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Disinfectants And How To Use Them

( Originally Published Early 1900's )

The National Board of Health of the United States of America, consisting of a number of our leading physicians and chemical experts, of which Professor C. F. Chandler of New York was chairman, have issued the following instructions for disinfection, intended especially for the guidance of physicians and nurses in the yellow fever districts, but which are equally applicable in other classes of contagious diseases. In submitting this report the chairman says: —

It has been the aim of the committee to pre-pare concise directions for disinfection, so simple and clear that they may be easily followed by any person of intelligence. In the selection of disinfecting agents the aim has been: 1st, to secure agents which can be relied upon to accomplish the work; 2d, which can be procured in a state of comparative purity in every village in the United States; 3d, so cheap that they may be used in adequate quantities.

It is extremely important that the people should be instructed with regard to disinfection. They must be taught that no reliance can be placed upon disinfectants simply because they smell of chlorine or carbolic acid, or possess the color of permanganate, and that, in general, proprietary disinfectants with high-sounding names are practically worthless, as they either have no value whatever, or, if value, cost many times as much as they are worth, and cannot be used in sufficient quantity.

Explanations. — Disinfection is the destruction of the poisons of infectious and contagious diseases.

Deodorizers, or substances which destroy smells, are not necessarily disinfectants, and disinfectants do not necessarily have odor.

Disinfection cannot compensate for want of cleanliness or ventilation.


1. Roll sulphur (brimstone) for fumigation.

2. Sulphate of iron (copperas) dissolved in water in the proportion of one and a half pounds to the gallon; for soil, sewers, etc.

3. Sulphate of zinc and common salt, dissolved together in water in the proportion of four ounces sulphate and two ounces salt to the gallon; for clothing, bed linen, etc. NOTE.— Carbolic acid is not included in the above list for the following reasons: It is very difficult to determine the quality of the commercial article, and the purchaser can never be certain of securing it of proper strength; it is expensive, when of good quality, and experience has shown_ that it must be employed in comparatively large quantities to be of any use; it is liable by its strong odor to give a false sense of security.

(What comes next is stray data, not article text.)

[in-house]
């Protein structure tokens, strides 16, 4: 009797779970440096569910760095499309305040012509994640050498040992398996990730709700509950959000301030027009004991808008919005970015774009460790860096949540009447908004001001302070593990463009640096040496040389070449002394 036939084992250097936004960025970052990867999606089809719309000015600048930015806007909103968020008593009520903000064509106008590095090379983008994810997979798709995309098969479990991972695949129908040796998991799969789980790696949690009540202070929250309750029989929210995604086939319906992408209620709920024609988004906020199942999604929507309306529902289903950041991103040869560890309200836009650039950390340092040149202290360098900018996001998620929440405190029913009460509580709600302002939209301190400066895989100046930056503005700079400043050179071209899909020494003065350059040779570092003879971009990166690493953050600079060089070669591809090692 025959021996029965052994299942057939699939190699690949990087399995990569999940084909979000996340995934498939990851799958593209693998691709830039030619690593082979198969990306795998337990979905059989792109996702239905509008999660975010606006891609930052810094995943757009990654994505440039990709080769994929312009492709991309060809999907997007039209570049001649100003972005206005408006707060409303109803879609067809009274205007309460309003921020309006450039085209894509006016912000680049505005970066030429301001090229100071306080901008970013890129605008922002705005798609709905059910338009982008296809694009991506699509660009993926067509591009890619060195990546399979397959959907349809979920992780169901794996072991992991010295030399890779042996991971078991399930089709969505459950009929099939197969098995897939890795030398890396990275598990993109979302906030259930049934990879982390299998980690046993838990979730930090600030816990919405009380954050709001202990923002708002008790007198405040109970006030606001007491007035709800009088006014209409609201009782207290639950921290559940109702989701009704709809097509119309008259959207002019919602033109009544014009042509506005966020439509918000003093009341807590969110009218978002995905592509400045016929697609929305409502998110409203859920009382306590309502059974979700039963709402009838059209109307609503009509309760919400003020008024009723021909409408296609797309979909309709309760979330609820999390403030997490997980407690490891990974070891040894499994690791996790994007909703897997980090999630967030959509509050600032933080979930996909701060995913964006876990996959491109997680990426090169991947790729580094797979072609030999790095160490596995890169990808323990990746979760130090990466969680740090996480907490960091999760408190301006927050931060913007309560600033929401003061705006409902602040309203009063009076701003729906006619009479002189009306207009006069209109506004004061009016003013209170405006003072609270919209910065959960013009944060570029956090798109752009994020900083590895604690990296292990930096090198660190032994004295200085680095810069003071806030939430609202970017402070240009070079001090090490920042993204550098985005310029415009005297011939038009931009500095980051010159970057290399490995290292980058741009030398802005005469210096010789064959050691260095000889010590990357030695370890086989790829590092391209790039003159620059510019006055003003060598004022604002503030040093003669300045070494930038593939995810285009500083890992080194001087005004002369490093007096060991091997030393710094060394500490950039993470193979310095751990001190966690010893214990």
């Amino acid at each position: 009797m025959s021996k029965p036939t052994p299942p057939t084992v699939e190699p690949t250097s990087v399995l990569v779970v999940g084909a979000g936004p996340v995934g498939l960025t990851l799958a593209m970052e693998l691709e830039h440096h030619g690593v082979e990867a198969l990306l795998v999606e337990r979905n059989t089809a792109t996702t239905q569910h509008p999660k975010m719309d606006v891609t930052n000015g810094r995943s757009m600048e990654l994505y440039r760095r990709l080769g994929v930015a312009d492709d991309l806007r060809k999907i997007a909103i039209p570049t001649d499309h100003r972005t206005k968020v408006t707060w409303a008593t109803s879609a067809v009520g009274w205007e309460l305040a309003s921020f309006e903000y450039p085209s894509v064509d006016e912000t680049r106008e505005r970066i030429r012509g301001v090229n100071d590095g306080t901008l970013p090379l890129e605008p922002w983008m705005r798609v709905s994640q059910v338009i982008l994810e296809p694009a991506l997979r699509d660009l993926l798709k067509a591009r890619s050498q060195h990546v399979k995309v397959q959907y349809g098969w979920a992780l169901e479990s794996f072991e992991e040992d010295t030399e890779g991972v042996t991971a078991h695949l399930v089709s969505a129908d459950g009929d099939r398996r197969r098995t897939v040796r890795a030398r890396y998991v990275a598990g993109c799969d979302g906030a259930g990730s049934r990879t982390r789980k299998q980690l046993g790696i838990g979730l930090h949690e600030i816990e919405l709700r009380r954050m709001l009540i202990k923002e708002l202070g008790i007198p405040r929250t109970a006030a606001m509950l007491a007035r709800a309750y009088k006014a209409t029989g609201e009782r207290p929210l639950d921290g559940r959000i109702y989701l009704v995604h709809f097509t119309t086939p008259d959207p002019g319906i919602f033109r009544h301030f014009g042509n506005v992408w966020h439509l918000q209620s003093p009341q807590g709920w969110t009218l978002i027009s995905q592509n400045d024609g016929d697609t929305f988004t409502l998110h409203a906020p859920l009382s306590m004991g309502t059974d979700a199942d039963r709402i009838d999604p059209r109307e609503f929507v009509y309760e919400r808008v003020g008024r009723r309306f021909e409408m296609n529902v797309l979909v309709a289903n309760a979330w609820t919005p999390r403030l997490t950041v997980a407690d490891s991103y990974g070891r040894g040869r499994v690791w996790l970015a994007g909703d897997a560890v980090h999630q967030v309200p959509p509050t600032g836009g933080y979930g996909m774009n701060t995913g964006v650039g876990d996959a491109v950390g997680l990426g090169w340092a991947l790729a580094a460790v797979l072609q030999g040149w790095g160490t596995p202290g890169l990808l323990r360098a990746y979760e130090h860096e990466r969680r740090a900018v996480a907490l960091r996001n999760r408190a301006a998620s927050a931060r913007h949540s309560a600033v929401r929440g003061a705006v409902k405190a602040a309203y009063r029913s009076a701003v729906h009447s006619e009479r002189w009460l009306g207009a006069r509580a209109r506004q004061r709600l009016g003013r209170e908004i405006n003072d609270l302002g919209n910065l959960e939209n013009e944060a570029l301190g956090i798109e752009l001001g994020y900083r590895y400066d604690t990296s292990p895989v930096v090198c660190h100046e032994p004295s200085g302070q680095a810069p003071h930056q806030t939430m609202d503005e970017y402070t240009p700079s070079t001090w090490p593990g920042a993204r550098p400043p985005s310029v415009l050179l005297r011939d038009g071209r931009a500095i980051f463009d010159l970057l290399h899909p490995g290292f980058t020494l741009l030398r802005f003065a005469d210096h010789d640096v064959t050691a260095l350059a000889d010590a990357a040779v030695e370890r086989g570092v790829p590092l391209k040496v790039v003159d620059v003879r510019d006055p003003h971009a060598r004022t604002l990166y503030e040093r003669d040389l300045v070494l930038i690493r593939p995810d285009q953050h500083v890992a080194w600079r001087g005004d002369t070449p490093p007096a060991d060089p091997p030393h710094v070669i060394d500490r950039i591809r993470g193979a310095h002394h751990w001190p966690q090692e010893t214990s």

1. In the Sick Room.—The most available agents are fresh air and cleanliness. The clothing, towels, bed linen, etc., should at once, on removal from the patient, be placed in a pail or tub of the zinc solution, boiling hot if possible, before removal from the room.

All discharges should either be received in vessels containing copperas solution, or, when this is impracticable, should be immediately covered with copperas solution. All vessels used about the patient should be cleansed with the same solution.

Unnecessary furniture—especially that which is stuffed—carpets and hangings, when possible, should be removed from the room at the outset; otherwise, they should remain for subsequent fumigation and treatment.

2. Fumigation with sulphur is the only practicable method for disinfecting the house. For this purpose the rooms to be disinfected must be vacated. Heavy clothing, blankets, bedding, and other articles which cannot be treated with zinc solution, should be opened and exposed during fumigation, as directed below. Close the rooms as tightly as possible, place the sulphur in iron pans supported upon bricks, set it on fire by hot coals, or with the aid of a spoonful of alcohol, and allow the room to remain closed for twenty-four hours. For a room about ten feet square, at least two pounds of sulphur should be used; for larger rooms, proportionally increased quantities.

3. Premises - Cellars, yards, stables, gutters, privies, cesspools, water-closets, drains, sewers, etc., should be frequently and liberally treated with copperas solution. The copperas solution is easily prepared by hanging a basket containing about sixty pounds of copperas in a barrel of water.

4. Body and Red Clothing, etc.—It is best to burn all articles which have been iii contact with persons sick with contagious or infectious diseases. Articles too valuable to be destroyed should be treated as follows: —

a. Cotton, linen, flannels, blankets, etc., should be treated with the boiling hot zinc solution, introducing piece by piece, securing thorough wetting, and boiling for at least half an hour.

b. Heavy woolen clothing, silks, furs, stuffed beds covers, beds, and other articles which can-not be treated with the zinc solution, should be hung in the room during fumigation, pockets being turned inside out, and the whole garment thoroughly exposed. After-ward they should be hung in the open air, beaten, and shaken. Pillows, beds, stuffed mattresses, upholstered furniture, etc., should be cut open, the contents spread out and thoroughly fumigated. Carpets are best fumigated on the floor, but should afterward be removed to the open air and thoroughly beaten.

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